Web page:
KBDIKeetch‐Byram drought index
KBDIXMaximum Keetch‐Byram drought index
KBDIP9090th percentile Keetch‐Byram drought index
SPEIThe standardized precipitation‐evapotranspiration index
FFMCFine fuel moisture code
FFMCXMaximum fine fuel moisture code
FFMCP9090th percentile fine fuel moisture code
DCDrought code
DCXMaximum drought code
DCP9090th percentile drought code
DMCDuff moisture code
DMCXMaximum duff moisture code
DMCP9090th percentile duff moisture code
BUIBuild‐up index
BUIXMaximum build‐up index
BUIP9090th percentile build‐up index
ISIInitial spread index
ISIXMaximum initial spread index
ISIP9090th percentile initial spread index
FWIFire weather index
FWIXMaximum fire weather index
FWIP9090th percentile fire weather index
DSRDaily severity ratio
DSRXMaximum daily severity ratio
DSRP9090th percentile daily severity ratio
TXMaximum daily temperature
TXXMaximum of maximum daily temperature
TXP9090th percentile
RHRelative humidity
TPRECTotal precipitation

Table 1.

Components related to the drought index and meteorological variables.

2. Materials and methods

2.1. Study area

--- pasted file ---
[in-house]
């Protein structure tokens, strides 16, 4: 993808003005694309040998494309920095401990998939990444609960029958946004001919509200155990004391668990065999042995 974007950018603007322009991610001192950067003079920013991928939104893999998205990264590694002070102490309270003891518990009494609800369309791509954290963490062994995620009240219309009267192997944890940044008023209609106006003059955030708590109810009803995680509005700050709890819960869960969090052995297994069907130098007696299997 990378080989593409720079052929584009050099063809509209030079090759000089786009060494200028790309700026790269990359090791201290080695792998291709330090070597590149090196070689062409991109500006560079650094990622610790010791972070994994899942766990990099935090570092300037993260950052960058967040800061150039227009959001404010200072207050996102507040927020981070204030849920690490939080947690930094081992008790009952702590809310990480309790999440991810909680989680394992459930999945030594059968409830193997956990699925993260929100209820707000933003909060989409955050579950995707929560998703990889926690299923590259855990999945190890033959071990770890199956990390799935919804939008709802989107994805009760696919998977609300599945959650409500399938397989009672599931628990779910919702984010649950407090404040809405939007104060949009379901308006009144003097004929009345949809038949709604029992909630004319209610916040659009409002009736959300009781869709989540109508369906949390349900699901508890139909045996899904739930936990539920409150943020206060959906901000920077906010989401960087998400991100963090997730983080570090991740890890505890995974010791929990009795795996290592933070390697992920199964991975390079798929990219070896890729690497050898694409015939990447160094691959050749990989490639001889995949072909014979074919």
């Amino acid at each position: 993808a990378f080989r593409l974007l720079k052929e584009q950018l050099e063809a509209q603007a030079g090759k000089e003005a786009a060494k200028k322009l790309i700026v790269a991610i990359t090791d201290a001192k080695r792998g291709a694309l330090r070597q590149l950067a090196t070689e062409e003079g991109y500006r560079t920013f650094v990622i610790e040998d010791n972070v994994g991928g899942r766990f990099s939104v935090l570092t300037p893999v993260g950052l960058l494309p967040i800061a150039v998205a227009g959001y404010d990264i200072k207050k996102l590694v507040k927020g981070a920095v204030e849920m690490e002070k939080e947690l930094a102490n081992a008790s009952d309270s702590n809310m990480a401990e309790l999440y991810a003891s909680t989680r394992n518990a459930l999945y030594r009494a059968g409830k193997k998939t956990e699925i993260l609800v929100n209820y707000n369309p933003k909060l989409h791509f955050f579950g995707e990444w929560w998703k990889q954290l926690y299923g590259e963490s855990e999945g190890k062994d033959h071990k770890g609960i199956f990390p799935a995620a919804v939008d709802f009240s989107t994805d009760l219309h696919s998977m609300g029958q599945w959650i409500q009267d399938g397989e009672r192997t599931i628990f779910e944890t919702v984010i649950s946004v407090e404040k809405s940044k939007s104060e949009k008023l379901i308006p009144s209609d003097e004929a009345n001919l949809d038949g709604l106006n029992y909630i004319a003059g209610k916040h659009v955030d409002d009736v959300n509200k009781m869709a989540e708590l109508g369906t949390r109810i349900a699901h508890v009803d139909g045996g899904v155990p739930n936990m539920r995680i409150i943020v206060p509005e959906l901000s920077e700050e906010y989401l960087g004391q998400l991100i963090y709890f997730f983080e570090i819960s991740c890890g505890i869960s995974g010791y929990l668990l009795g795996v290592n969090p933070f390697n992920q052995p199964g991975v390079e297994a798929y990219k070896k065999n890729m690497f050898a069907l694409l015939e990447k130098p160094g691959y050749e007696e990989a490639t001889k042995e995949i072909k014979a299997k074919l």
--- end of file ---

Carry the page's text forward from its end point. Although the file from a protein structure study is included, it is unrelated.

Antalya region, which is of the largest forest area in Turkey after Amasya Region, includes a forest area of 1,146,062 ha, a rate of 60.43% [18]. The dominant tree species of the region is Pinus brutia Ten. (65%), and it is, respectively, succeeded by Cedrus sp. (16%), Pinus nigra (8%), Abies sp. (5%), Juniperus sp. (4%) and other leafed species (2%). Such forests are between 600 and 2100 m, and maquis shrubs are mainly seen up to this altitude. Antalya Regional Directorate of Forestry is located between 36° 00′ 45″ north latitudes and 29° 16′ 15″ east longitudes. Antalya Region has a hot‐summer mediterranean climate (according to Köppen‐Geiger climate classification system Csa), which is dry and hot in summers, warm and rainy in winter (Figure 1). The lowest precipitation and the highest temperature for a five‐month period, from May to September, in 2001–2014 were obtained relatively in 2007 and 2003. Seeing the history of regional fires, it is seen that a total of 24,390 ha has burned in 2097 fires between 2001 and 2014. This value is above the national average (based on the data obtained from 28 Regional Directorates of Forestry) considering both the areal (∼4145 ha) and numerical average (∼1097). For the same period, the annual average burned area and number of fires are, respectively, ∼1742 ha and ∼150 [14]. August is of the highest average month in terms of both the number of fires and burned area in Antalya’s 14‐year fire records (BA). The forest areas in the region encountered the highest damage by the burning of 16,890 ha in 2008 and the most of the fires (214) occurred in 2013.